Local Election

McHenry County Republican, Democratic parties reflect on historic upset election

The nation’s deep divide that ended early Wednesday morning with an election upset for the ages was reflected in local turnout.

While Republican President-elect Donald Trump carried McHenry County, he did so with just under 50 percent of the popular vote, with Hillary Clinton not too far behind with 42 percent, according to unofficial totals. Libertarian Gary Johnson won just under 5 percent, with the remaining 3 percent split almost equally between Green candidate Jill Stein and write-ins.

And like voters nationally, who not only elected Trump but also gave the GOP continued control of Congress, McHenry County voters – almost – did the same for local candidates.

Republican candidates won 11 of 12 County Board races, kept the 66th House District in GOP hands with the impending retirement of Rep. Mike Tryon, and Republican candidate Steven Reick won the 63rd House District seat that had been held for 18 years by Democratic state Rep. Jack Franks. But the Republican Party’s gain resulted in a high-profile black eye – Franks instead ran for County Board chairman, handily defeating Republican candidate Mike Walkup in the first-ever election for the seat. Republican newcomer candidates for state’s attorney and recorder, however, had an easy time winning Tuesday evening.

While McHenry County Republican Party Chairwoman Sandra Salgado said she was not surprised by the party’s local showing, she said that while she was expecting a close presidential race, she did not expect Trump to win.

“I think the people are looking for someone to come in and shake things up and move this country in the right direction,” Salgado said. “I’m confident that Trump is really going to show his leadership over the next few years.”

Democratic Party of McHenry County Chairman Michael Bissett said he and his party did not expect Trump to win, either. And while he said he was willing to give Trump a chance, his outlook was not nearly as optimistic. He said his fellow Democrats are “absolutely horrified” of a Trump presidency.

“If Trump’s going to govern the way he campaigned, we’re in for a horrible four years,” Bissett said.

Both Salgado and Bissett agreed that work needs to be done to heal the wounds inflicted by one of the most vicious presidential races in U.S. history.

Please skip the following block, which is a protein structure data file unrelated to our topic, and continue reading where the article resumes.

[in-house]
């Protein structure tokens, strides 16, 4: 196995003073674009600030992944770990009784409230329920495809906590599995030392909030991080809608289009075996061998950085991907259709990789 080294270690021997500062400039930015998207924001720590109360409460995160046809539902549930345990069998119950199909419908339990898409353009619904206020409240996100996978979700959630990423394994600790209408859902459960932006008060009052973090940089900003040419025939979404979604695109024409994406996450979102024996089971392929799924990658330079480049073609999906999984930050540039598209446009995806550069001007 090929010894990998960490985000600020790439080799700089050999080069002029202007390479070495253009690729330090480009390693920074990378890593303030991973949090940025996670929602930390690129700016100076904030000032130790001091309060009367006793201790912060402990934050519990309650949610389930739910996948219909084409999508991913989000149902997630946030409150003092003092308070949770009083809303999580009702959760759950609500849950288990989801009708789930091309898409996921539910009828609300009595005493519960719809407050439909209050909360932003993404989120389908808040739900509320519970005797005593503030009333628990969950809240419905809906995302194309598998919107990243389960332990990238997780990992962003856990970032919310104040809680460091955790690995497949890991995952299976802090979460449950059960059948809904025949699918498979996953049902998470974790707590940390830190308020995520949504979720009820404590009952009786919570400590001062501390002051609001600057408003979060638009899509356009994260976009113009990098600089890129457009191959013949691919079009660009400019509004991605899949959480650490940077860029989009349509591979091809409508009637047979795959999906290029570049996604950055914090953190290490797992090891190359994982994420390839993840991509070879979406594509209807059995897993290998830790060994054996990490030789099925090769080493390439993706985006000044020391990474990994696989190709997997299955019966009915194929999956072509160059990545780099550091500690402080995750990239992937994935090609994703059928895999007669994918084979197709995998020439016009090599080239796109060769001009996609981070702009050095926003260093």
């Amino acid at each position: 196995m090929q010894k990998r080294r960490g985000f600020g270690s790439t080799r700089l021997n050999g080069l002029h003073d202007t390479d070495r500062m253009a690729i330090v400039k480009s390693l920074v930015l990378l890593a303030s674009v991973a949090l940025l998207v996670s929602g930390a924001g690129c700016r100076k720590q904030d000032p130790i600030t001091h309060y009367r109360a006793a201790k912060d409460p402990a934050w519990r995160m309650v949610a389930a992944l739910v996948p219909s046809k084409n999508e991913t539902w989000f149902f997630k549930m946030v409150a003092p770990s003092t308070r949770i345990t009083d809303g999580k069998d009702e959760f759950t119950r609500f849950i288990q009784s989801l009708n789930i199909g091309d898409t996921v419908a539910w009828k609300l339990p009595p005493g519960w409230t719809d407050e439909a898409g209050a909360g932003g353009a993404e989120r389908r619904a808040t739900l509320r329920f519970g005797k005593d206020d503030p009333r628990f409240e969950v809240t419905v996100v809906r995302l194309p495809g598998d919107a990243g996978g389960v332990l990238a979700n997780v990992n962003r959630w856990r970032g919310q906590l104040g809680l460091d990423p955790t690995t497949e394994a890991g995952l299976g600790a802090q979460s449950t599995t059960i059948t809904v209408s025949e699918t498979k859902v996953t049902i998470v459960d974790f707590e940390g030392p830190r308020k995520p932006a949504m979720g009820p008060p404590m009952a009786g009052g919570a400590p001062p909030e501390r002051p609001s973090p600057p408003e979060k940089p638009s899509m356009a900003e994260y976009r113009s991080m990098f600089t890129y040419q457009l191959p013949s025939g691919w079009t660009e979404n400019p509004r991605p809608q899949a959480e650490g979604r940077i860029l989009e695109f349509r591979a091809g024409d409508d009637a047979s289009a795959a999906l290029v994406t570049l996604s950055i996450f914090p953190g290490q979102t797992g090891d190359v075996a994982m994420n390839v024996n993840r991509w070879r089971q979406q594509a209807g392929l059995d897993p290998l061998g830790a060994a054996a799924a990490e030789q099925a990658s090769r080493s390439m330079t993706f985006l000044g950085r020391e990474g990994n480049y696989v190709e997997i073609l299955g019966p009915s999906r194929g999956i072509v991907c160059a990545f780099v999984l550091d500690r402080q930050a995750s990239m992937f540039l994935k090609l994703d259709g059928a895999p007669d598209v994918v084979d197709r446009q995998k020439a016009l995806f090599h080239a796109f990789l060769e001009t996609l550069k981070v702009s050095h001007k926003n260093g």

Salgado acknowledged that the primary system elevated two unlikable candidates, with very high negatives among their detractors, to lead their parties as the presidential nominee. She said an opportunity exists, for Republicans and Democrats alike, to evaluate the system and the process and apply some lessons learned.

“This is a great time for us, even at a local level, for both parties, to re-examine the way we do things, the process,” Salgado said. “Even locally, there were some distasteful things going on.”

Bissett said that healing partisanship wounds will not be easy, if how the Republicans handled themselves during President Obama’s two terms are any predictor. But Congress may be able to help in that regard by putting some of the partisanship aside.

“I think Trump is going to realize that the powers of the presidency are limited by design,” Bissett said. “That’s going to be frustrating to him, and perhaps, from my perspective, the only way they’re going to learn to govern is by figuring out what both sides want, and move the other stuff off to the side for a while.”

Bissett said Tuesday’s losses were buoyed by Franks winning the chairmanship and by the election of Paula Yensen to a County Board seat. Yensen, who served on the board between 2008 and 2014, is a Lake in the Hills trustee and Bissett’s wife – just as she did when she first was elected, she will have to resign her trustee seat.

“It’s clearly a significant indication that the voters of McHenry County want something to change, even though they elected a lot of Republicans again,” Bissett said.

Salgado acknowledged that the fight for the chairmanship was not handled well. She said the party, which had a lot of races to focus on, lacked organization for the chairman’s race from the beginning, and faced an uphill battle against a very experienced Democratic legislator. She said the party will focus on winning the seat in 2020.

“Jack didn’t win that race. The Republicans for sure lost that race. We gave it over to him,” Salgado said.

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